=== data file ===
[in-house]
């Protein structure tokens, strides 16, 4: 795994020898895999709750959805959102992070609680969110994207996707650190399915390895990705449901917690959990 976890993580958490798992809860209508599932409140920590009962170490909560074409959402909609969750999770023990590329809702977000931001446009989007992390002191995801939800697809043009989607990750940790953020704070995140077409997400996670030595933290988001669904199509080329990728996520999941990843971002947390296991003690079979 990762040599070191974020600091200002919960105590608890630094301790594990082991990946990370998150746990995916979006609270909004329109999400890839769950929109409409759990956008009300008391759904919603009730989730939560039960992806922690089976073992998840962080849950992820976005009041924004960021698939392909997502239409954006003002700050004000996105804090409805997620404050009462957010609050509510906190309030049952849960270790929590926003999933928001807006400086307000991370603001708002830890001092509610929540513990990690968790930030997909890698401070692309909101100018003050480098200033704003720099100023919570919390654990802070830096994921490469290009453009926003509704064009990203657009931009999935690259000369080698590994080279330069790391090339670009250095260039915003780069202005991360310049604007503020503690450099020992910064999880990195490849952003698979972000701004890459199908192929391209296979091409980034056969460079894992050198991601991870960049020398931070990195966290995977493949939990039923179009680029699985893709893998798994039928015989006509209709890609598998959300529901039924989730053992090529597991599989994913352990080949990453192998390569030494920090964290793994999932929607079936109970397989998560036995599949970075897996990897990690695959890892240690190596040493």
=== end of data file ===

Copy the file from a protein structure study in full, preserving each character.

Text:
[in-house]
């Protein structure tokens, strides 16, 4: 795994020898895999709750959805959102992070609680969110994207996707650190399915390895990705449901917690959990 976890993580958490798992809860209508599932409140920590009962170490909560074409959402909609969750999770023990590329809702977000931001446009989007992390002191995801939800697809043009989607990750940790953020704070995140077409997400996670030595933290988001669904199509080329990728996520999941990843971002947390296991003690079979 990762040599070191974020600091200002919960105590608890630094301790594990082991990946990370998150746990995916979006609270909004329109999400890839769950929109409409759990956008009300008391759904919603009730989730939560039960992806922690089976073992998840962080849950992820976005009041924004960021698939392909997502239409954006003002700050004000996105804090409805997620404050009462957010609050509510906190309030049952849960270790929590926003999933928001807006400086307000991370603001708002830890001092509610929540513990990690968790930030997909890698401070692309909101100018003050480098200033704003720099100023919570919390654990802070830096994921490469290009453009926003509704064009990203657009931009999935690259000369080698590994080279330069790391090339670009250095260039915003780069202005991360310049604007503020503690450099020992910064999880990195490849952003698979972000701004890459199908192929391209296979091409980034056969460079894992050198991601991870960049020398931070990195966290995977493949939990039923179009680029699985893709893998798994039928015989006509209709890609598998959300529901039924989730053992090529597991599989994913352990080949990453192998390569030494920090964290793994999932929607079936109970397989998560036995599949970075897996990897990690695959890892240690190596040493």